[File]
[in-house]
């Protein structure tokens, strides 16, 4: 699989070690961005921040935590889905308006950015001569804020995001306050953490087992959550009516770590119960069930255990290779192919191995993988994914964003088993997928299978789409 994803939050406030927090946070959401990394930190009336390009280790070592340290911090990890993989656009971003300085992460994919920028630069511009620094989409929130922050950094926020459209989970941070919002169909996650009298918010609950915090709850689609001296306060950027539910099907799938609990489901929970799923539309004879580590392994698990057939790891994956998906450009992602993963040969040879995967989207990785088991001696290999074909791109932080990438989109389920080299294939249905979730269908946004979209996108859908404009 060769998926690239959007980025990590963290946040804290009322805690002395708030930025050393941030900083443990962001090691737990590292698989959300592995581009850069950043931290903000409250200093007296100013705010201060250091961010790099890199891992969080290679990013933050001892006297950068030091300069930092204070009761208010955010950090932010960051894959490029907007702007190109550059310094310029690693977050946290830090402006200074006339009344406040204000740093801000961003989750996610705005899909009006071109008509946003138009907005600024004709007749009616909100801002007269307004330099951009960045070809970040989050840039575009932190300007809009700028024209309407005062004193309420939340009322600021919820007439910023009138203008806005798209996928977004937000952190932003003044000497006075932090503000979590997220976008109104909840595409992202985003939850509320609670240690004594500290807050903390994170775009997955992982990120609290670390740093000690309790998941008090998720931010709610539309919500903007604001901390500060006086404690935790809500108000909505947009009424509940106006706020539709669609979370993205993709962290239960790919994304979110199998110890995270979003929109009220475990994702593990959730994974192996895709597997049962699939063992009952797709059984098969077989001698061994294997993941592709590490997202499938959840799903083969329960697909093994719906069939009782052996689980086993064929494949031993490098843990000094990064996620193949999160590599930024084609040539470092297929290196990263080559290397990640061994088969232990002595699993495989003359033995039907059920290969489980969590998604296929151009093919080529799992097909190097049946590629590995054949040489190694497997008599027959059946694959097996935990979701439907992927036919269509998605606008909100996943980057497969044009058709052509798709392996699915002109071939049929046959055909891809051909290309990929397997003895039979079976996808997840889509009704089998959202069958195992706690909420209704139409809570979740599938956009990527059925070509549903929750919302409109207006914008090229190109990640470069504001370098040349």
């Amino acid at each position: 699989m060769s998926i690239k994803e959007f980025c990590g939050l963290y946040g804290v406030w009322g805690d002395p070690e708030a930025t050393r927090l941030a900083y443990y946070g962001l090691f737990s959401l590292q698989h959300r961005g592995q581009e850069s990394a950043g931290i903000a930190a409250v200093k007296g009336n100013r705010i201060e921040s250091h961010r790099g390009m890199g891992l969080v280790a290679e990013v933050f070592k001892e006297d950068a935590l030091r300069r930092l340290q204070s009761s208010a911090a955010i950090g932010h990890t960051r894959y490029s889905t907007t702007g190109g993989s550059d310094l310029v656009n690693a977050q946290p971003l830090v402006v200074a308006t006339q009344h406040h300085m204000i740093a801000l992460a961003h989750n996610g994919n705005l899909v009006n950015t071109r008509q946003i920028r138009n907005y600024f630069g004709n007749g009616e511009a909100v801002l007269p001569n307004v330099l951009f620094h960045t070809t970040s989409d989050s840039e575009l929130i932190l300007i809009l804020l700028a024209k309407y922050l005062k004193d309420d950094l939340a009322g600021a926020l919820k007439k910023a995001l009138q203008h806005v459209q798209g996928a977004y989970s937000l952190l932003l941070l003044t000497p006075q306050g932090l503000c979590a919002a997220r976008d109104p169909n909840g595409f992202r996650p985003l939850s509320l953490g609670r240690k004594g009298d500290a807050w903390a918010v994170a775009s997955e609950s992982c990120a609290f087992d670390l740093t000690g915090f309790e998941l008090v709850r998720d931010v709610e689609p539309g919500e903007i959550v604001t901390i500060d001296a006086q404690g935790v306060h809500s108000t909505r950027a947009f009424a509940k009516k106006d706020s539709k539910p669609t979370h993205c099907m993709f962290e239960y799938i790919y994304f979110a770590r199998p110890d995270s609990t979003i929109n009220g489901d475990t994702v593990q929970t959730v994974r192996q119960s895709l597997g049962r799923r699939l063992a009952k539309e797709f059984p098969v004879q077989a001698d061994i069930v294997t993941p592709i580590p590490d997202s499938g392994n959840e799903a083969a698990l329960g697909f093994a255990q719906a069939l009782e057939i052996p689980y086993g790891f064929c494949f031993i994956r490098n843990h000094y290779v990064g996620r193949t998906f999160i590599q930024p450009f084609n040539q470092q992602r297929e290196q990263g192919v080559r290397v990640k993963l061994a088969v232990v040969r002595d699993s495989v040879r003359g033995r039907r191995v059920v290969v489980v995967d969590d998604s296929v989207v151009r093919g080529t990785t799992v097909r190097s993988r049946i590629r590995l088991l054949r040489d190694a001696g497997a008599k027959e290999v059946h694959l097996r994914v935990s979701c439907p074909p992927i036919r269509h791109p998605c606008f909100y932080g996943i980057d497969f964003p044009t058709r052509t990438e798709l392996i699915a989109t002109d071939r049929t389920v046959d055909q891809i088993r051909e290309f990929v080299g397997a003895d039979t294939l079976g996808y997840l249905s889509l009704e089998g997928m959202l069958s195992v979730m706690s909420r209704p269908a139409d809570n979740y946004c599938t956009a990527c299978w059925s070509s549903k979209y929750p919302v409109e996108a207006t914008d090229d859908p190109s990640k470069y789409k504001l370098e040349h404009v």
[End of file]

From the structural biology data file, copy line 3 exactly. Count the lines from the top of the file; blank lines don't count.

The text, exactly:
């Amino acid at each position: 699989m060769s998926i690239k994803e959007f980025c990590g939050l963290y946040g804290v406030w009322g805690d002395p070690e708030a930025t050393r927090l941030a900083y443990y946070g962001l090691f737990s959401l590292q698989h959300r961005g592995q581009e850069s990394a950043g931290i903000a930190a409250v200093k007296g009336n100013r705010i201060e921040s250091h961010r790099g390009m890199g891992l969080v280790a290679e990013v933050f070592k001892e006297d950068a935590l030091r300069r930092l340290q204070s009761s208010a911090a955010i950090g932010h990890t960051r894959y490029s889905t907007t702007g190109g993989s550059d310094l310029v656009n690693a977050q946290p971003l830090v402006v200074a308006t006339q009344h406040h300085m204000i740093a801000l992460a961003h989750n996610g994919n705005l899909v009006n950015t071109r008509q946003i920028r138009n907005y600024f630069g004709n007749g009616e511009a909100v801002l007269p001569n307004v330099l951009f620094h960045t070809t970040s989409d989050s840039e575009l929130i932190l300007i809009l804020l700028a024209k309407y922050l005062k004193d309420d950094l939340a009322g600021a926020l919820k007439k910023a995001l009138q203008h806005v459209q798209g996928a977004y989970s937000l952190l932003l941070l003044t000497p006075q306050g932090l503000c979590a919002a997220r976008d109104p169909n909840g595409f992202r996650p985003l939850s509320l953490g609670r240690k004594g009298d500290a807050w903390a918010v994170a775009s997955e609950s992982c990120a609290f087992d670390l740093t000690g915090f309790e998941l008090v709850r998720d931010v709610e689609p539309g919500e903007i959550v604001t901390i500060d001296a006086q404690g935790v306060h809500s108000t909505r950027a947009f009424a509940k009516k106006d706020s539709k539910p669609t979370h993205c099907m993709f962290e239960y799938i790919y994304f979110a770590r199998p110890d995270s609990t979003i929109n009220g489901d475990t994702v593990q929970t959730v994974r192996q119960s895709l597997g049962r799923r699939l063992a009952k539309e797709f059984p098969v004879q077989a001698d061994i069930v294997t993941p592709i580590p590490d997202s499938g392994n959840e799903a083969a698990l329960g697909f093994a255990q719906a069939l009782e057939i052996p689980y086993g790891f064929c494949f031993i994956r490098n843990h000094y290779v990064g996620r193949t998906f999160i590599q930024p450009f084609n040539q470092q992602r297929e290196q990263g192919v080559r290397v990640k993963l061994a088969v232990v040969r002595d699993s495989v040879r003359g033995r039907r191995v059920v290969v489980v995967d969590d998604s296929v989207v151009r093919g080529t990785t799992v097909r190097s993988r049946i590629r590995l088991l054949r040489d190694a001696g497997a008599k027959e290999v059946h694959l097996r994914v935990s979701c439907p074909p992927i036919r269509h791109p998605c606008f909100y932080g996943i980057d497969f964003p044009t058709r052509t990438e798709l392996i699915a989109t002109d071939r049929t389920v046959d055909q891809i088993r051909e290309f990929v080299g397997a003895d039979t294939l079976g996808y997840l249905s889509l009704e089998g997928m959202l069958s195992v979730m706690s909420r209704p269908a139409d809570n979740y946004c599938t956009a990527c299978w059925s070509s549903k979209y929750p919302v409109e996108a207006t914008d090229d859908p190109s990640k470069y789409k504001l370098e040349h404009v």